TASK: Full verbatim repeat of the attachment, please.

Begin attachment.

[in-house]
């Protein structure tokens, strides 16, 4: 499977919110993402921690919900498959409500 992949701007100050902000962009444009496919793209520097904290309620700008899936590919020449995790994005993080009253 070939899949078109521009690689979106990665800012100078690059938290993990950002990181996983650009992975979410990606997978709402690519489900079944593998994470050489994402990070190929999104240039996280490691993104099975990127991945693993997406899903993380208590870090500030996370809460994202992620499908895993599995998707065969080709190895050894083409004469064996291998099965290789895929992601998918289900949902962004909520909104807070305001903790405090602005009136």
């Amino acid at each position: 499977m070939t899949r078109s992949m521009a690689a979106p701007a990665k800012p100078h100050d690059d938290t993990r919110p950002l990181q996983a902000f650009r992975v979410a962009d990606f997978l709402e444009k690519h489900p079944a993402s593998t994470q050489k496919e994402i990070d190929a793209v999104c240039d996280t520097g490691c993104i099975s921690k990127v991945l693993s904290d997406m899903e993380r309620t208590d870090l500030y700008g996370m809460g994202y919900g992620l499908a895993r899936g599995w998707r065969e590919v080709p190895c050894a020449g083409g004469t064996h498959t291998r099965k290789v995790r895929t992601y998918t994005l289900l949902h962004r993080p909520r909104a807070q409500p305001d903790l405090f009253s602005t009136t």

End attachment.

[in-house]
């Protein structure tokens, strides 16, 4: 499977919110993402921690919900498959409500 992949701007100050902000962009444009496919793209520097904290309620700008899936590919020449995790994005993080009253 070939899949078109521009690689979106990665800012100078690059938290993990950002990181996983650009992975979410990606997978709402690519489900079944593998994470050489994402990070190929999104240039996280490691993104099975990127991945693993997406899903993380208590870090500030996370809460994202992620499908895993599995998707065969080709190895050894083409004469064996291998099965290789895929992601998918289900949902962004909520909104807070305001903790405090602005009136």
């Amino acid at each position: 499977m070939t899949r078109s992949m521009a690689a979106p701007a990665k800012p100078h100050d690059d938290t993990r919110p950002l990181q996983a902000f650009r992975v979410a962009d990606f997978l709402e444009k690519h489900p079944a993402s593998t994470q050489k496919e994402i990070d190929a793209v999104c240039d996280t520097g490691c993104i099975s921690k990127v991945l693993s904290d997406m899903e993380r309620t208590d870090l500030y700008g996370m809460g994202y919900g992620l499908a895993r899936g599995w998707r065969e590919v080709p190895c050894a020449g083409g004469t064996h498959t291998r099965k290789v995790r895929t992601y998918t994005l289900l949902h962004r993080p909520r909104a807070q409500p305001d903790l405090f009253s602005t009136t």